Following its successful stay at the Terry Lee Wells Nevada Discovery Museum in downtown Reno, Monster Fish: In Search of the Last River Giants opened to the public at the Tennessee Aquarium in Chattanooga Oct. 1. The traveling exhibition by National Geographic features the work of Dr. Zeb Hogan, a researcher at the University of Nevada, Reno since 2006, a National Geographic Explorer and host of the NatGeo WILD television series Monster Fish. The University's College of Science is the Presenting Sponsor of the exhibition as it continues its travels.
Hogan visits exotic places around the globe in search of the earth's largest freshwater fish, and the exhibition engages visitors in his decade-long quest to study and protect these fascinating and increasingly rare creatures.
"These giant fish are real life Loch Ness monsters, a diverse assemblage of amazing and poorly understood fish," said Hogan. "Many of these fish are endangered, and so it's become a race against the clock to study and protect these gargantuan aquatic animals before they disappear forever."
The exhibition's Reno run opened Nov. 25, 2015. The exhibition close, initially scheduled for April 24, was extended to September 5, 2016. During its stay, visitors to The Discovery were up more than 30 percent, and an extensive education outreach effort brought thousands of northern Nevada school children and their teachers to the exhibition.
In early 2015, Hogan collaborated with Sudeep Chandra, associate professor of biology in the College of Science and director of the University's Global Water Center, and Dave Crowther, professor of science education in the College of Education and executive director of the University's Raggio Research Center for STEM, to develop the Monster Fish Educator's Guide. Geared to grades 4 through 8, connected to Next Generation Science Standards and sponsored by the University's College of Science, the guide outlines classroom activities for before and after a tour of the exhibition. The free guide was introduced for the inaugural showing of the Monster Fish exhibition at the National Geographic Museum in Washington, D.C. in 2015. The guide was made available and widely used in northern Nevada, and it is now offered to educators through the Tennessee Aquarium.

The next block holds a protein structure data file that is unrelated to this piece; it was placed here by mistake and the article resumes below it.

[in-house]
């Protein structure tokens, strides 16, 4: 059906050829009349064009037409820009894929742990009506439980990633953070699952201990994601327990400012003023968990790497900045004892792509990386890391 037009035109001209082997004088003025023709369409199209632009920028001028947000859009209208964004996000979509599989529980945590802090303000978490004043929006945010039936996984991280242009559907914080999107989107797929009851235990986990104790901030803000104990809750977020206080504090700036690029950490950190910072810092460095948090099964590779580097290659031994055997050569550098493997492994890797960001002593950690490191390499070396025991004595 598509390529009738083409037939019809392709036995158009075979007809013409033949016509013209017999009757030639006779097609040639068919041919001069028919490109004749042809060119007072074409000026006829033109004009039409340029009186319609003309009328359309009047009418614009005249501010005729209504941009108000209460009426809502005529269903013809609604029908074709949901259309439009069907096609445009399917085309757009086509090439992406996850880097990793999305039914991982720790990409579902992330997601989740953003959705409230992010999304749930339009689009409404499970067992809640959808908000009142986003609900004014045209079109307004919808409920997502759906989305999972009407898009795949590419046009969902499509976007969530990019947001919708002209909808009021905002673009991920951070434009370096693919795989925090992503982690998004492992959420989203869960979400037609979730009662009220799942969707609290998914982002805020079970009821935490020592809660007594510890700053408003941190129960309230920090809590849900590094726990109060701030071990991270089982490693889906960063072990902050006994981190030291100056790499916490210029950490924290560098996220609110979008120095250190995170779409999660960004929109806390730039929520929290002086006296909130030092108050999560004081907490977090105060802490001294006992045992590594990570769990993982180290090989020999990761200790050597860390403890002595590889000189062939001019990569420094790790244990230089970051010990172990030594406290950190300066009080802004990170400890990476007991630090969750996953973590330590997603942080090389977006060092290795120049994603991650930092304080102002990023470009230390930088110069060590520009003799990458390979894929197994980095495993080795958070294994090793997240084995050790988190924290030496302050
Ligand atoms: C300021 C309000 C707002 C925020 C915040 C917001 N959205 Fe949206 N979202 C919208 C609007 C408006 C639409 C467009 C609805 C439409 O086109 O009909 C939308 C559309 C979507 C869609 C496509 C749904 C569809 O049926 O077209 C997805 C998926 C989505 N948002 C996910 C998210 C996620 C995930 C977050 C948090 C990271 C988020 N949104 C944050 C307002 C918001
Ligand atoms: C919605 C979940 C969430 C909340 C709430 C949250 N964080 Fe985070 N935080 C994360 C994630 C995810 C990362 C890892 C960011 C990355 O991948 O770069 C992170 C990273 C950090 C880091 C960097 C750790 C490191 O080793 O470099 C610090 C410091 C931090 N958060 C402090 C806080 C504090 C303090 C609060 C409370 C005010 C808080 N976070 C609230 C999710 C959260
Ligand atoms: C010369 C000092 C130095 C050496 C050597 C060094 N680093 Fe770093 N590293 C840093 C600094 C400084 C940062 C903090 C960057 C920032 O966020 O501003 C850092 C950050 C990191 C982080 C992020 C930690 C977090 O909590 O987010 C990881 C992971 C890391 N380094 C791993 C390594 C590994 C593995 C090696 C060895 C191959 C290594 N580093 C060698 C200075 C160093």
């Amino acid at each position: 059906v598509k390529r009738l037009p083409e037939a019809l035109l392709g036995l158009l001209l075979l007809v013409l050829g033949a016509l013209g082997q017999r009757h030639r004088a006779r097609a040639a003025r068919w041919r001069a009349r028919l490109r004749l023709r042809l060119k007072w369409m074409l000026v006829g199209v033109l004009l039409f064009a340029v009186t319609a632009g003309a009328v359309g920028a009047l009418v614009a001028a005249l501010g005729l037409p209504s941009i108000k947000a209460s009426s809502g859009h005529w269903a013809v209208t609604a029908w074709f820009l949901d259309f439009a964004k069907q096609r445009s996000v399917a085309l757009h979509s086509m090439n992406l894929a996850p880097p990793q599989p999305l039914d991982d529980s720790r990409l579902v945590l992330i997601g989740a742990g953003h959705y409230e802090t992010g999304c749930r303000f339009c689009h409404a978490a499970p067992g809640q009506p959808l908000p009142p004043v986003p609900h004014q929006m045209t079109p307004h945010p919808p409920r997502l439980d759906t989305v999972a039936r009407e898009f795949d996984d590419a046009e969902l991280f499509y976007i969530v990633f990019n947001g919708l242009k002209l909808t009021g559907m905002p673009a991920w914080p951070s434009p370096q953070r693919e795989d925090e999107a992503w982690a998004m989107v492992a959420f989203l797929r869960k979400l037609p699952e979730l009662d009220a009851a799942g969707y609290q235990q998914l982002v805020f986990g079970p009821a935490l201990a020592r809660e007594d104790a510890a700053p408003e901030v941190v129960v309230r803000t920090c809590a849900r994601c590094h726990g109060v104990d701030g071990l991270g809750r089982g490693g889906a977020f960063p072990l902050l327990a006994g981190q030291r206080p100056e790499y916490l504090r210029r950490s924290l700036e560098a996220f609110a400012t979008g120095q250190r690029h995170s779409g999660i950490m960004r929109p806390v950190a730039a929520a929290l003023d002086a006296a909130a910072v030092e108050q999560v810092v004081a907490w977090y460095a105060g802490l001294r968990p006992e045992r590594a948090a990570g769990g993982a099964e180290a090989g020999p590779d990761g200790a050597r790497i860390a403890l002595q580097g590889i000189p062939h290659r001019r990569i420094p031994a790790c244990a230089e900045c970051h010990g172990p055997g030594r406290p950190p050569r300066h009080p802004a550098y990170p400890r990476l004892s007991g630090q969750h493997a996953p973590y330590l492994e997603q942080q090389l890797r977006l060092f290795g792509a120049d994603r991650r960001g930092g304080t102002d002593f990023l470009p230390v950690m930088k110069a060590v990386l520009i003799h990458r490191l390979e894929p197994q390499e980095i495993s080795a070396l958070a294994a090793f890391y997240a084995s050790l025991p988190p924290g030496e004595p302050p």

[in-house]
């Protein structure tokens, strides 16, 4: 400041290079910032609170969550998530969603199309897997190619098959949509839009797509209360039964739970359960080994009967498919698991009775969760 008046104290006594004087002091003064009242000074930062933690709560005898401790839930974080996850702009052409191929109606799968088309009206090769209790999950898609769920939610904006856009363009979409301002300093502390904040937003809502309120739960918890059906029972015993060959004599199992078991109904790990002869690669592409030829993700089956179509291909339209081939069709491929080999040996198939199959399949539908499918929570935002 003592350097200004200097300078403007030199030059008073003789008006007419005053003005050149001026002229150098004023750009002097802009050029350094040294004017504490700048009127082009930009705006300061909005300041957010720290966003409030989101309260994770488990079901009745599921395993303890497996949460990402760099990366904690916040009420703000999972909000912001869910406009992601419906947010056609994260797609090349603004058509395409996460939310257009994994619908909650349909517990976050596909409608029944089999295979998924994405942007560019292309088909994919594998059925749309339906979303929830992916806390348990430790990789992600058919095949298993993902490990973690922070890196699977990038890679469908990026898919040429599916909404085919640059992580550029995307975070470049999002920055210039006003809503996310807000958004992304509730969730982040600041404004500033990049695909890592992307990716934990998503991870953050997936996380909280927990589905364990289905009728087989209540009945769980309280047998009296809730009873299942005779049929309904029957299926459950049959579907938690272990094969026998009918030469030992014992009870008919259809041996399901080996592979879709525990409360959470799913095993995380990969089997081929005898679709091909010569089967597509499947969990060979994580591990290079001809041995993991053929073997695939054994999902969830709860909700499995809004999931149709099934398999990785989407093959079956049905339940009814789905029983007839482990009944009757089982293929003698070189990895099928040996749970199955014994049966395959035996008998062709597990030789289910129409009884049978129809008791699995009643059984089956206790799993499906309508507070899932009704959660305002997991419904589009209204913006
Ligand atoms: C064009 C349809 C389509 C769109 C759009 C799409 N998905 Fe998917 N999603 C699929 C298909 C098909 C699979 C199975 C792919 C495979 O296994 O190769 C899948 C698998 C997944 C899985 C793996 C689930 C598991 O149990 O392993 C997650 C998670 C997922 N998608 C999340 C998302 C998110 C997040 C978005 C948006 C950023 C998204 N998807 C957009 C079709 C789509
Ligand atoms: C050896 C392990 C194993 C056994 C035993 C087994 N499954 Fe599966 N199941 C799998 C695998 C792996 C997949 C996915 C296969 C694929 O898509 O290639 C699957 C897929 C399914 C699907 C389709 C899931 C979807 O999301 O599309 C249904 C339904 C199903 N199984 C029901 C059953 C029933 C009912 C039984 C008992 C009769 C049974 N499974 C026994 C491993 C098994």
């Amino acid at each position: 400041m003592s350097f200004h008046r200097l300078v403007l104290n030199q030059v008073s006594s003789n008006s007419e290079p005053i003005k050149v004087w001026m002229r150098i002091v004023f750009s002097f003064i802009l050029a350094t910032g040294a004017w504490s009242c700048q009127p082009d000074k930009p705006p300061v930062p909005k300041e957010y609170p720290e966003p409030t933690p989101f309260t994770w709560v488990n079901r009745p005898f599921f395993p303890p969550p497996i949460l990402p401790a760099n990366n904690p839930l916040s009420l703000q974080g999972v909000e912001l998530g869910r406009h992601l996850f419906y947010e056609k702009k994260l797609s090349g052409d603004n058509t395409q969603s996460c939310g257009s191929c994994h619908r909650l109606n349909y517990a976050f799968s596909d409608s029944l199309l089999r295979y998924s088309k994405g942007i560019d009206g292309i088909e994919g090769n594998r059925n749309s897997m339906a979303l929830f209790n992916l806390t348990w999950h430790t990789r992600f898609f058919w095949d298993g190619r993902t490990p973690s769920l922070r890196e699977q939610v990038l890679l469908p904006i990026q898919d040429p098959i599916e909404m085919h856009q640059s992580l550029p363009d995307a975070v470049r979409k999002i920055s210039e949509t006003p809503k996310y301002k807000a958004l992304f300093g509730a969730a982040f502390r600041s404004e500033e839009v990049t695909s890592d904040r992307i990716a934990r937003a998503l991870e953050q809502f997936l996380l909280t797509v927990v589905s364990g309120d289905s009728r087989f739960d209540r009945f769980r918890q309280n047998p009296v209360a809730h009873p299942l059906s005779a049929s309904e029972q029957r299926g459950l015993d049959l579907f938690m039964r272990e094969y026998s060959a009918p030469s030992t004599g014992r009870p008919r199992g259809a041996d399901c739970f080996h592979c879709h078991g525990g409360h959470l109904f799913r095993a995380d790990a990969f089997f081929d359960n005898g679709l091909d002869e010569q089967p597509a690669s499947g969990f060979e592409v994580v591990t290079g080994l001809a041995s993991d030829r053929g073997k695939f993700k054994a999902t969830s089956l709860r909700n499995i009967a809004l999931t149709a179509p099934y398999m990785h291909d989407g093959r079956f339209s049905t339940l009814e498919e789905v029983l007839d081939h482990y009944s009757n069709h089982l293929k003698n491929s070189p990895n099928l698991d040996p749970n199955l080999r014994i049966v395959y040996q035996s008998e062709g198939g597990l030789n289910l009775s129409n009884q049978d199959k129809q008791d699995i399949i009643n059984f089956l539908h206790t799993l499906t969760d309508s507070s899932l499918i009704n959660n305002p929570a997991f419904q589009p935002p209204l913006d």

"A moment of discovery or engagement with science can set a young student on the path toward a college degree and a career in science," Jeff Thompson, dean of the College of Science, said. "Dr. Hogan's work is intriguing to all ages, but especially to young people. He has generously contributed time to school visits, museum activities and public presentations, and in this science-ambassador role he continues to inspire many to explore science."
The Tennessee Aquarium is home to an ongoing River Giants exhibit and to the Tennessee Aquarium Conservation Institute, making it an ideal next home for the Monster Fish exhibition. An opening event for Aquarium members attracted more than 900 visitors.
"Together with the River Giants exhibit in River Journey, and the aquarium's work to save animals such as Lake Sturgeon, visitors will have a chance to experience and learn about these fish in a totally immersive way," said Hogan.
Monster Fish continues at the Tennessee Aquarium through March 1.